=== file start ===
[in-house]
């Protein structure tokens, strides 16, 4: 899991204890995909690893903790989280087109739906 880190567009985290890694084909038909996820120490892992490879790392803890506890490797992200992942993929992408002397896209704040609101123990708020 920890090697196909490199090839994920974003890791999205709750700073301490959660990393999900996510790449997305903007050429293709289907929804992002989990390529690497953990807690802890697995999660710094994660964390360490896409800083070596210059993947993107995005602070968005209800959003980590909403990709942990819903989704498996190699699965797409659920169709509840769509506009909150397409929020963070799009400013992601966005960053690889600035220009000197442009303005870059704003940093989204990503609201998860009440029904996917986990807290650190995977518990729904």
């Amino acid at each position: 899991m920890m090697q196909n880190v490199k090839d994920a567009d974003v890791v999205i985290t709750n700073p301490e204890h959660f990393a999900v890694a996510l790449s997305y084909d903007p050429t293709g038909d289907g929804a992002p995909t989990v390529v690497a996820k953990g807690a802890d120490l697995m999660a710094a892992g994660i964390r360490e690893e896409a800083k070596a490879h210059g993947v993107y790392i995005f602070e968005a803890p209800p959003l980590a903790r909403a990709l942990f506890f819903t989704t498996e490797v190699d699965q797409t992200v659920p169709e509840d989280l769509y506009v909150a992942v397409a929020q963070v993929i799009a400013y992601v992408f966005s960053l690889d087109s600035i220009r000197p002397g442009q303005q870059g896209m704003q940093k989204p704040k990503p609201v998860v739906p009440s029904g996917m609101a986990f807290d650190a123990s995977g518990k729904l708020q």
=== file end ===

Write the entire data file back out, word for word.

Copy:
[in-house]
């Protein structure tokens, strides 16, 4: 899991204890995909690893903790989280087109739906 880190567009985290890694084909038909996820120490892992490879790392803890506890490797992200992942993929992408002397896209704040609101123990708020 920890090697196909490199090839994920974003890791999205709750700073301490959660990393999900996510790449997305903007050429293709289907929804992002989990390529690497953990807690802890697995999660710094994660964390360490896409800083070596210059993947993107995005602070968005209800959003980590909403990709942990819903989704498996190699699965797409659920169709509840769509506009909150397409929020963070799009400013992601966005960053690889600035220009000197442009303005870059704003940093989204990503609201998860009440029904996917986990807290650190995977518990729904």
């Amino acid at each position: 899991m920890m090697q196909n880190v490199k090839d994920a567009d974003v890791v999205i985290t709750n700073p301490e204890h959660f990393a999900v890694a996510l790449s997305y084909d903007p050429t293709g038909d289907g929804a992002p995909t989990v390529v690497a996820k953990g807690a802890d120490l697995m999660a710094a892992g994660i964390r360490e690893e896409a800083k070596a490879h210059g993947v993107y790392i995005f602070e968005a803890p209800p959003l980590a903790r909403a990709l942990f506890f819903t989704t498996e490797v190699d699965q797409t992200v659920p169709e509840d989280l769509y506009v909150a992942v397409a929020q963070v993929i799009a400013y992601v992408f966005s960053l690889d087109s600035i220009r000197p002397g442009q303005q870059g896209m704003q940093k989204p704040k990503p609201v998860v739906p009440s029904g996917m609101a986990f807290d650190a123990s995977g518990k729904l708020q």